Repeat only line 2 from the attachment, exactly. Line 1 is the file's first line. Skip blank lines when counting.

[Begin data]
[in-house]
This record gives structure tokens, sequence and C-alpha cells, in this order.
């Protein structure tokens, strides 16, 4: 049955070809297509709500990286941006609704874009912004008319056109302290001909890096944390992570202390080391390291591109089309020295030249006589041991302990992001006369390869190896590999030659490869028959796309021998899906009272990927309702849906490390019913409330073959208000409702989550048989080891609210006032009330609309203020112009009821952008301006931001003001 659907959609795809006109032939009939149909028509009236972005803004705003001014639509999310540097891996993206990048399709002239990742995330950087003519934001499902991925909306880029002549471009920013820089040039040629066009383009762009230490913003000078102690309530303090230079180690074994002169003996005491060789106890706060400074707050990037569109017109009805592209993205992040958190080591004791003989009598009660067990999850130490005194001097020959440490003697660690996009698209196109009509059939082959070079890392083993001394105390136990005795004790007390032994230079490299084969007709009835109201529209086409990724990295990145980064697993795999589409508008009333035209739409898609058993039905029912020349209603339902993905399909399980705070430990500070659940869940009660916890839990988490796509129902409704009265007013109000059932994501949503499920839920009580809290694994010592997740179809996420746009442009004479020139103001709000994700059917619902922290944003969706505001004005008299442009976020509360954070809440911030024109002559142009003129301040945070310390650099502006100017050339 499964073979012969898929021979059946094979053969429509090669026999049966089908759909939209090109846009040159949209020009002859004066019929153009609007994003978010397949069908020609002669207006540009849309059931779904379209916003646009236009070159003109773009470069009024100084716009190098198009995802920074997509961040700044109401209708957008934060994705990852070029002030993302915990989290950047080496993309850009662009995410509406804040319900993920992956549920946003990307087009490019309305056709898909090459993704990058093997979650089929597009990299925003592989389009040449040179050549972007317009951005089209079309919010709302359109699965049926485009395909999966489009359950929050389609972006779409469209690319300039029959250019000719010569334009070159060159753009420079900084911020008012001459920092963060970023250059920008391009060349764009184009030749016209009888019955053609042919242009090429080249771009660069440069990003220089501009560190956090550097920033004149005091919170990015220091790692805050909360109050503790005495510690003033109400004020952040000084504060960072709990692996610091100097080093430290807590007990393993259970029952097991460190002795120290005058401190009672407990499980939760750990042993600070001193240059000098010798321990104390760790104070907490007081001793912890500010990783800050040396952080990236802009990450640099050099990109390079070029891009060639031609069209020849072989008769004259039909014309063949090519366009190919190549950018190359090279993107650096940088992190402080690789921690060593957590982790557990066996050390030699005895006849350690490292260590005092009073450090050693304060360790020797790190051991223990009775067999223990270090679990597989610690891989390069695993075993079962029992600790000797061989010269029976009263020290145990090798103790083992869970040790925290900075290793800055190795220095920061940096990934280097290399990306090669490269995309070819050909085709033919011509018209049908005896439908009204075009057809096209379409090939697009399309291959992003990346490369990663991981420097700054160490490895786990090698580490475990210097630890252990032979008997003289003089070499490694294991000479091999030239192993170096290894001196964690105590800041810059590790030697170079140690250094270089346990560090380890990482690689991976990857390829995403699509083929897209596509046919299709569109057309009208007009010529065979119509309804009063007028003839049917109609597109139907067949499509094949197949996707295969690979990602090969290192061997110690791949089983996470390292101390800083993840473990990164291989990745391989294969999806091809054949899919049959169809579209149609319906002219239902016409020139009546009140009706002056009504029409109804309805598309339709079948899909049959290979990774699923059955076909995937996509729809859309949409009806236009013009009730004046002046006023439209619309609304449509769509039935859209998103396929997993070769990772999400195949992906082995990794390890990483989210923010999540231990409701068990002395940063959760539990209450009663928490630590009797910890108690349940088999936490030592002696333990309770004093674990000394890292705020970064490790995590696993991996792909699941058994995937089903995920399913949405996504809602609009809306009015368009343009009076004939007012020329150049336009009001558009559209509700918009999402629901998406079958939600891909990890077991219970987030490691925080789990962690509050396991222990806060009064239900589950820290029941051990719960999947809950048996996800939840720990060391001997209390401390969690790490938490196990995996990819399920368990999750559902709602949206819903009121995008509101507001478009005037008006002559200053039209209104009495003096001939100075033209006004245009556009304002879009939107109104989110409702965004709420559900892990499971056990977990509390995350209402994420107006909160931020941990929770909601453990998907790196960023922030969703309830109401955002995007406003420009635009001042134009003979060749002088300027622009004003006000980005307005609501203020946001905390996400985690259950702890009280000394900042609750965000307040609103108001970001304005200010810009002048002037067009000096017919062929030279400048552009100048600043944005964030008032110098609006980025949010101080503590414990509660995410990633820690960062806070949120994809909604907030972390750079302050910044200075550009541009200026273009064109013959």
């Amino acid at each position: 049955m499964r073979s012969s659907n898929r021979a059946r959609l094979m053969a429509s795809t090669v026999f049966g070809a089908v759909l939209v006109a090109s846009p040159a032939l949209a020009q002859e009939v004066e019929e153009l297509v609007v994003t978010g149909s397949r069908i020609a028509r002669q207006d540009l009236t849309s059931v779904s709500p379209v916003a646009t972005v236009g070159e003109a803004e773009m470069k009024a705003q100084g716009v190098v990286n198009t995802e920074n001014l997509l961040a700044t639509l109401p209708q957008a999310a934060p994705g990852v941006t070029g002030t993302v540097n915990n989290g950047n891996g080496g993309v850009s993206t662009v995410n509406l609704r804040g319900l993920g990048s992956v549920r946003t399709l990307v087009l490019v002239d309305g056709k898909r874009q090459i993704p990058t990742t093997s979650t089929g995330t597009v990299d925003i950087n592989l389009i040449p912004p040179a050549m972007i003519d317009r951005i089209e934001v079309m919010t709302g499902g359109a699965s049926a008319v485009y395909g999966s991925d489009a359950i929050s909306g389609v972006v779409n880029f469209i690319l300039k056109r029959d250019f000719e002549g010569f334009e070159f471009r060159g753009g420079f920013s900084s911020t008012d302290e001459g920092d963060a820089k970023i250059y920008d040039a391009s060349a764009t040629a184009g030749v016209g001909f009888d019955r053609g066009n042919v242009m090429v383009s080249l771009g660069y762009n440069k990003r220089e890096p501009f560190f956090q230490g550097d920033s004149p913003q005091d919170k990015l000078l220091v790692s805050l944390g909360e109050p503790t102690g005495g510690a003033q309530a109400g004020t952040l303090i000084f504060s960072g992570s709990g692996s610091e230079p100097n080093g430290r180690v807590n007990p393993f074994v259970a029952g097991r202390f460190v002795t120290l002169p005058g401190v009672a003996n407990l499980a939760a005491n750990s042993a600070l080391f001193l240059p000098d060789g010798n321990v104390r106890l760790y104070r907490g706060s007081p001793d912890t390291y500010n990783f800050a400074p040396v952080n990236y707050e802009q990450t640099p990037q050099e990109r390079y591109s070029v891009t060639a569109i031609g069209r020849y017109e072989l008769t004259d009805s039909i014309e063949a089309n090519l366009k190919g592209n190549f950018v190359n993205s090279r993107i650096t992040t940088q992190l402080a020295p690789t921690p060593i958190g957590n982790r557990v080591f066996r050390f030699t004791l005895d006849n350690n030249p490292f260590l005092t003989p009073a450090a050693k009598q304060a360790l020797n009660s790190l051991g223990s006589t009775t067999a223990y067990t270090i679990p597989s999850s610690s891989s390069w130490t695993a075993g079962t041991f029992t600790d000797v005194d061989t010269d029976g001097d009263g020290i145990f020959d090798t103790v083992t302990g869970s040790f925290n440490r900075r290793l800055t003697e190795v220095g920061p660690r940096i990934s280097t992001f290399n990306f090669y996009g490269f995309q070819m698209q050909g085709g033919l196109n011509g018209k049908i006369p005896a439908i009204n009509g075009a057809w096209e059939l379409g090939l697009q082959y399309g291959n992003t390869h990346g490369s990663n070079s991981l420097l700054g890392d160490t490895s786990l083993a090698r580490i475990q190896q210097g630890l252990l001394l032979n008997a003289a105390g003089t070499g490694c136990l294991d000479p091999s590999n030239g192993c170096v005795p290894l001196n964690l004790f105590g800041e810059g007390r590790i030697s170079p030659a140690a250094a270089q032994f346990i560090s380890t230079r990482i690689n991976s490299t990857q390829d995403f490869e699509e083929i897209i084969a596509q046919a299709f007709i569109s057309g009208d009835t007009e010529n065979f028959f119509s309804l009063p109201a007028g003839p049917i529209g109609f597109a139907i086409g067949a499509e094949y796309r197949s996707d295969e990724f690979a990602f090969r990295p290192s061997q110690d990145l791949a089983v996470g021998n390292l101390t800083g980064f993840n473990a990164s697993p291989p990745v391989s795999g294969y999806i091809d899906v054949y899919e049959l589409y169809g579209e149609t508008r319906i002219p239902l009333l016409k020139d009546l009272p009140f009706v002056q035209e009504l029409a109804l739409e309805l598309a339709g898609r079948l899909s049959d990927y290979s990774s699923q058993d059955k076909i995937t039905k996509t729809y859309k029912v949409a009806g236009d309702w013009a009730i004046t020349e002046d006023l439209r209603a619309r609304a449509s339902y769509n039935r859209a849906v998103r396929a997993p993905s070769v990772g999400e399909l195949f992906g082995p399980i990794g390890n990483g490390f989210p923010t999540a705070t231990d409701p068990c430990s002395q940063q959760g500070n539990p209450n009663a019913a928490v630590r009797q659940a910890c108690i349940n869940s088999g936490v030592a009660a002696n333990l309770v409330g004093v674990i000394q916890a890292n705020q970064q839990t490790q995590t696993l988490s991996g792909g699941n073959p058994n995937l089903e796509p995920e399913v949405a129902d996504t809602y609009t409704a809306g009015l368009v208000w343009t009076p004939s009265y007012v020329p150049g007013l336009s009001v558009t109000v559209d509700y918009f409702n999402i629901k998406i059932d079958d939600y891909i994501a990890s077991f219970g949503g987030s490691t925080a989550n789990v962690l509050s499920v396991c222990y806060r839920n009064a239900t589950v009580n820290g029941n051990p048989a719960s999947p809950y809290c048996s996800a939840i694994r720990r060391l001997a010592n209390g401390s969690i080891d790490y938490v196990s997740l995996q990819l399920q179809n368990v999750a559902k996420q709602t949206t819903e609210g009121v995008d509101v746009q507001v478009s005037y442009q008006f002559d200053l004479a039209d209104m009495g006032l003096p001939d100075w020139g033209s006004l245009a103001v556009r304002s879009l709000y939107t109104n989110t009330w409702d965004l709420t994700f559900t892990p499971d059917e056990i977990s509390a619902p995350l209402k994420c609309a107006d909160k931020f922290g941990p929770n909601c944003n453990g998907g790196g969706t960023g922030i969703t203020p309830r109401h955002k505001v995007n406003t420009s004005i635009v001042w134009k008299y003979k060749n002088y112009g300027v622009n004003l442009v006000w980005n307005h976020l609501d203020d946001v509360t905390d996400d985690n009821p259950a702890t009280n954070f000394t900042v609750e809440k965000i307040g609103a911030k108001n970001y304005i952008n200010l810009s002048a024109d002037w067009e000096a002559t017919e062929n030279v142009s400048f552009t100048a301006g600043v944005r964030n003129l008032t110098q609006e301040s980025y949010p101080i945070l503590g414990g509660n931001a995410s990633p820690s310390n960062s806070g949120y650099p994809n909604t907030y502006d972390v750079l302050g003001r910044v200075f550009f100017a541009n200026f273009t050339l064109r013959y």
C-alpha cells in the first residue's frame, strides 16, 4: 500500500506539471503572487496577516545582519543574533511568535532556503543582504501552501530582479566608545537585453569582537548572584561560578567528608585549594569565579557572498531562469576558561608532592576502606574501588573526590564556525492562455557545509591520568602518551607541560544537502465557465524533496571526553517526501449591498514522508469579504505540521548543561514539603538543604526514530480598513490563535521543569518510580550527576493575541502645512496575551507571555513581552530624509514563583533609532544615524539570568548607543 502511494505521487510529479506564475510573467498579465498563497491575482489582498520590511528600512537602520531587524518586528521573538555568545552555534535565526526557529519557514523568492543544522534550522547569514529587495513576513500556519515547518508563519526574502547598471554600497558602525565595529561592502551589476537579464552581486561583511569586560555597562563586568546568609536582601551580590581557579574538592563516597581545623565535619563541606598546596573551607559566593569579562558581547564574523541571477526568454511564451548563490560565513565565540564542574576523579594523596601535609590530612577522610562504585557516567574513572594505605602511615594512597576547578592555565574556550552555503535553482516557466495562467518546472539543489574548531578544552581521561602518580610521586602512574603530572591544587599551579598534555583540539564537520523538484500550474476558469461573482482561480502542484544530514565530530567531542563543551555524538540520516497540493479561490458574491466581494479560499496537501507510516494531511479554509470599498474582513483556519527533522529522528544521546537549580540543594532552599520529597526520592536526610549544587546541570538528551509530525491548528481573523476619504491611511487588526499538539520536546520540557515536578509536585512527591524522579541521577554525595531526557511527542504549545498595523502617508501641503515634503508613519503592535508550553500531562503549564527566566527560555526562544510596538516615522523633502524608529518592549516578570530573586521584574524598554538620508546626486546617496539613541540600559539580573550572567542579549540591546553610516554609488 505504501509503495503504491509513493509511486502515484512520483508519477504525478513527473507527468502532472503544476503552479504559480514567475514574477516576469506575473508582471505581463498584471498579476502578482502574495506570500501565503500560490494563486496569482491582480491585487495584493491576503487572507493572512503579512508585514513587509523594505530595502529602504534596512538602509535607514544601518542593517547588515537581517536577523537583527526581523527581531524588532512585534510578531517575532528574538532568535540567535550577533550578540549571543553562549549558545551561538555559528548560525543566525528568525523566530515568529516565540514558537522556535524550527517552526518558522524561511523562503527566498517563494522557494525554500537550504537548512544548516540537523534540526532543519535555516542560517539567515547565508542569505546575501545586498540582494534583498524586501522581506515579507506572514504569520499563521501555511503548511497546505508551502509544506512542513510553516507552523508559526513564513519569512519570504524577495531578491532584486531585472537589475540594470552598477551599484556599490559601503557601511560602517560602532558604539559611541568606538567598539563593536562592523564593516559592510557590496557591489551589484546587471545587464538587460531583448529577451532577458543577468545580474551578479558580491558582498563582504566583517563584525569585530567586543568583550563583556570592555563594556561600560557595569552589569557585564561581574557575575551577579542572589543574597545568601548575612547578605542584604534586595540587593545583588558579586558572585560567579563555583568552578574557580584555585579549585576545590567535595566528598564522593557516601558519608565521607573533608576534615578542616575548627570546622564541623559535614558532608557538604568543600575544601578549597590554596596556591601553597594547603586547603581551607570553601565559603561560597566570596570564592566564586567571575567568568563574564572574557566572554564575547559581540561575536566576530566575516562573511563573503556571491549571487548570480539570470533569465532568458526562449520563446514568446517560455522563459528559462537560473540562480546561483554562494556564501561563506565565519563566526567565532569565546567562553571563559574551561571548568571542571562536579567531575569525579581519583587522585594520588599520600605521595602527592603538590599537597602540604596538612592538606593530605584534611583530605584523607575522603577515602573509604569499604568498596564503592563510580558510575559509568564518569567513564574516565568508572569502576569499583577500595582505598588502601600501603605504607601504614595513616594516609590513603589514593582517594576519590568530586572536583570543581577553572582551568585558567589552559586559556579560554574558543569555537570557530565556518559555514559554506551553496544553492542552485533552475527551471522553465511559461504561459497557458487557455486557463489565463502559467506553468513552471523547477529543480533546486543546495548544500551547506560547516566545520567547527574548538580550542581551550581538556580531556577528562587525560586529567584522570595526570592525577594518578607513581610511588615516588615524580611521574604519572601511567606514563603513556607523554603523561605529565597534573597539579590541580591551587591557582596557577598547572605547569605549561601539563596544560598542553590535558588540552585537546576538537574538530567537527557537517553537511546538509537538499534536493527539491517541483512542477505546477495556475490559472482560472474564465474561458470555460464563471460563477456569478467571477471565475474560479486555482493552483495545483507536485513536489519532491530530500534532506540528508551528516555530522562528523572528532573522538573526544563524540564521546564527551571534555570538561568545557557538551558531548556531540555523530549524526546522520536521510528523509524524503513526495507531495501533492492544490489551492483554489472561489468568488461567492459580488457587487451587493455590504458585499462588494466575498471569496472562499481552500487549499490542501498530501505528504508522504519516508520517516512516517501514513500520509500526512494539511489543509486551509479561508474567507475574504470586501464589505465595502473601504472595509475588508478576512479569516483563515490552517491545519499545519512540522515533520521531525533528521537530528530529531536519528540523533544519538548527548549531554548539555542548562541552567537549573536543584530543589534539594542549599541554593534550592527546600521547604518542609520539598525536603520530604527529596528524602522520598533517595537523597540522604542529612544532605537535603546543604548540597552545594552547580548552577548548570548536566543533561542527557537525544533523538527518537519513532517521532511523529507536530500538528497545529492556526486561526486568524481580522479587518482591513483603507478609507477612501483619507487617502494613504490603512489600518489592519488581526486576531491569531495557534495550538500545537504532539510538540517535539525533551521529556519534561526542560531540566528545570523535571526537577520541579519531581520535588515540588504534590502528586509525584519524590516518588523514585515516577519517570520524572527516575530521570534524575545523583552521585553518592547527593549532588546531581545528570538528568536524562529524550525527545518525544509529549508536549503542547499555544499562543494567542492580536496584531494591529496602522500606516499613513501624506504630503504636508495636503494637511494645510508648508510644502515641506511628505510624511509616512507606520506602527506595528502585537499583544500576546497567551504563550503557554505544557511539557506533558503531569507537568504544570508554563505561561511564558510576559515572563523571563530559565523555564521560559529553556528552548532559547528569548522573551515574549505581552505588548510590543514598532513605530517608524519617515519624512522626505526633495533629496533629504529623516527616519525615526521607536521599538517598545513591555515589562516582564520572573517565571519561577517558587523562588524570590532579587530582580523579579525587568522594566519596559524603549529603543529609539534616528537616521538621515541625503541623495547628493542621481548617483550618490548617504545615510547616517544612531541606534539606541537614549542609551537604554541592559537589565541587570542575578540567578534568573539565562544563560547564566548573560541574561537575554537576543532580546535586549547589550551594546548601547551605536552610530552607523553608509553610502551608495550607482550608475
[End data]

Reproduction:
This record gives structure tokens, sequence and C-alpha cells, in this order.